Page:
Resistance of a conductor also increases linearly with the temperature. Why and how does this happen?
As temperature increases, the average energy of each particle is higher. Using the analogy of water flow, think of that increase in energy as turbulence in a stream. A stream with lots of energy, like a creek running down a steep hill, has lots of turbulence. Some of the energy of the gravitational potential is used to make the water particles move uphill against the direction of flow. As a result, the total amount of water that moves through the stream may be the same or less than could be moved through a smooth channel with less turbulence and a less steep slope. The resistance of the stream is increased because of the energy that is absorbed by the water molecules moving around chaotically.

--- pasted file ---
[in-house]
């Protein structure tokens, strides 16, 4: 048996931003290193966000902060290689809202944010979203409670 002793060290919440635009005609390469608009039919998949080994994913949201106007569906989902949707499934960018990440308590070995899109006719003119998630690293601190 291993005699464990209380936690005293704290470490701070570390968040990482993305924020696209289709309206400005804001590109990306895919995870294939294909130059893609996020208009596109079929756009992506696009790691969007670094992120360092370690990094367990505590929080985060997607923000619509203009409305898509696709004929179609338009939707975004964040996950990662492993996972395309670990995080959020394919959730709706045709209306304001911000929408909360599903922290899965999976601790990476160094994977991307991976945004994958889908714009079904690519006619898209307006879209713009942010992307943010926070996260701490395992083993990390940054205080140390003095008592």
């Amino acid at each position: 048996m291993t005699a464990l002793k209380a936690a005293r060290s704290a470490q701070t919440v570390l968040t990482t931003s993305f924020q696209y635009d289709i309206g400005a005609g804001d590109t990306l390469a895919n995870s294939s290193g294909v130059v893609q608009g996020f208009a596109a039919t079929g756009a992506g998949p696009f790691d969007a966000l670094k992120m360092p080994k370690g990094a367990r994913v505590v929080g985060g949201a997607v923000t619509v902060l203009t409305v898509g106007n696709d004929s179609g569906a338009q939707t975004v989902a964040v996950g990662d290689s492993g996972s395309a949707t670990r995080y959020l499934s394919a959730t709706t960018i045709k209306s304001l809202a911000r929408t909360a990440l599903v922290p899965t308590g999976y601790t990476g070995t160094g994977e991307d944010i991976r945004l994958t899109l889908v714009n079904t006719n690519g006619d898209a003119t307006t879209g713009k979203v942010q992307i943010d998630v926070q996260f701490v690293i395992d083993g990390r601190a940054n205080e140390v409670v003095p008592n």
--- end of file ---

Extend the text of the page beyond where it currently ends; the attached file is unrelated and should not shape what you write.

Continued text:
Something similar happens in an electrical conductor as the temperature rises. Electrons in a conductor at low temperature move relatively smoothly through the material, while at higher temperatures they are chaotically moving in all directions, including some moving against the direction of the current.